Customer communities have tremendous potential to help you build your business. Stronger customer communities can attract new people to your brand, encourage loyalty for existing customers, and even relieve some of the burden of customer service.
So how can you build a thriving customer community from scratch?
The Value of a Customer Community
There are many different ways to build a customer community. You could encourage customers to share their personal experiences with your product or show how it can be used in novel ways. You could use it as a help and assistance forum, where people can exchange ideas and provide each other help. You could even use it as a networking and meetup opportunity.
In any case, an online customer community can help your brand in several ways:
1. Marketing and visibility
For starters, an active customer community can support your marketing, advertising, and visibility efforts. For example, if you have thousands of customers creating new content on your forums on a daily basis, you’ll benefit from higher search engine results page (SERP) rankings and more inbound traffic.
2. Customer retention and brand engagement
Customer communities also foster more brand engagement. Your new and existing customers get more opportunities to engage with your brand name – and they’ll be more loyal and more likely to purchase from you in the future as a result.
In some cases, customer communities can function as a kind of self-service portal. Customers can resolve problems and creatively brainstorm amongst themselves, rather than requiring an active customer service presence on your end (though you’ll still need some customer support in place).
How to Build a Customer Community From Scratch
So how do you build a customer community from scratch?
1. Choose the right medium and platform
First, it’s important to choose the right medium and platform for your brand. Consider your target audience and pick a location that’s going to be accessible, convenient, and attractive to them. Is it better to create a forum on your brand’s website? Or should you create a social media group? Or maybe both? There are many options to choose from, each with strengths and weaknesses, so choose something that’s a good fit for your brand.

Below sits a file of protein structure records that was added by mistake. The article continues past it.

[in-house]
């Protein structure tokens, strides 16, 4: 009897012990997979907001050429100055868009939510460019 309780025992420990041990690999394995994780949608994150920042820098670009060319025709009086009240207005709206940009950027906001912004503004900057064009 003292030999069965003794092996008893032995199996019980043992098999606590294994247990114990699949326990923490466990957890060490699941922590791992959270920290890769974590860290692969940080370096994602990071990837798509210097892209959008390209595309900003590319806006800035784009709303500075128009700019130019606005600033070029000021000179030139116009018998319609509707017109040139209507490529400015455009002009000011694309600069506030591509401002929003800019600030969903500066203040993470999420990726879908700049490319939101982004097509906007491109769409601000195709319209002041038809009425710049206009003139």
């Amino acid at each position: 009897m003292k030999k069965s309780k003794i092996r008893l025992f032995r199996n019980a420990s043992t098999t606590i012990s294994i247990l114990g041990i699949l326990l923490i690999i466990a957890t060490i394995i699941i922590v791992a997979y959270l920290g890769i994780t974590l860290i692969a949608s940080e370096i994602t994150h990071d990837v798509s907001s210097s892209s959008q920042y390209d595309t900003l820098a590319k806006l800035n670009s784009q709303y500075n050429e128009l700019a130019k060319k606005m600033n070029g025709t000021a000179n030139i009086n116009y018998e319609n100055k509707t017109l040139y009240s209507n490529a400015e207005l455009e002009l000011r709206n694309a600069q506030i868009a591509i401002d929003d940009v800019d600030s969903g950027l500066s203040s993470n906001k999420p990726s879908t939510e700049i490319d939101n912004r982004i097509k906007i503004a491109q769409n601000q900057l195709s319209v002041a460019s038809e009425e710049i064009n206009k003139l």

2. Make it easy
The easier it is to post and engage with other people, the more engagement you’re going to get. If it’s difficult to make a post, people won’t be interested. Make it as quick and easy as possible to create a user account and draft a post – and get feedback from existing users to determine if there are any roadblocks in this process.
3. Seed the community with content
Most online communities don’t spontaneously generate themselves. Instead, they’re seeded with content from the outset, and only later do actual users start contributing material of their own; for example, this is how Reddit started. Make an effort to draft helpful instructional posts, written guides, and possibly even simulated user discussions; it will make your platform seem livelier and more attractive.
4. Call upon your best customers
Talk to some of your best customers about the existence of your customer community, as they’ll be some of the likeliest people to take early advantage of it. You can even incentivize them to start making posts and stirring discussion, possibly compensating them for their contributions.
5. Get the brand active
This may be a customer-driven community, but that doesn’t mean it should be exclusive to your customers. Your audience will be much more likely to participate if your brand is regularly and actively engaging with them. Make sure you have brand ambassadors posting new content and talking to users in comments at least some of the time.
6. Reward your best contributors
Pay attention to your best contributors – the customers making highly popular posts and making hundreds to thousands of comments. Go out of your way to show appreciation to them, offering them rewards and special privileges; it will keep them contributing and encourage other customers to follow in their footsteps.
7. Market the community
Don’t forget to market and advertise the community itself. Spending a bit of money on content marketing, paid ads, or even simple email blasts can raise awareness that the community exists and bring more people into the fold.
8. Consider offline meetups
Go beyond the online forum to connect with your customers. Consider throwing periodic customer appreciation days (or similar events) and meeting in person to strengthen those bonds.
With a strong customer community in place, your brand will be in a much better position to retain customers, attract new customers, and grow. The bigger your business becomes and the more influence your brand carries, the easier it will be to keep the community alive.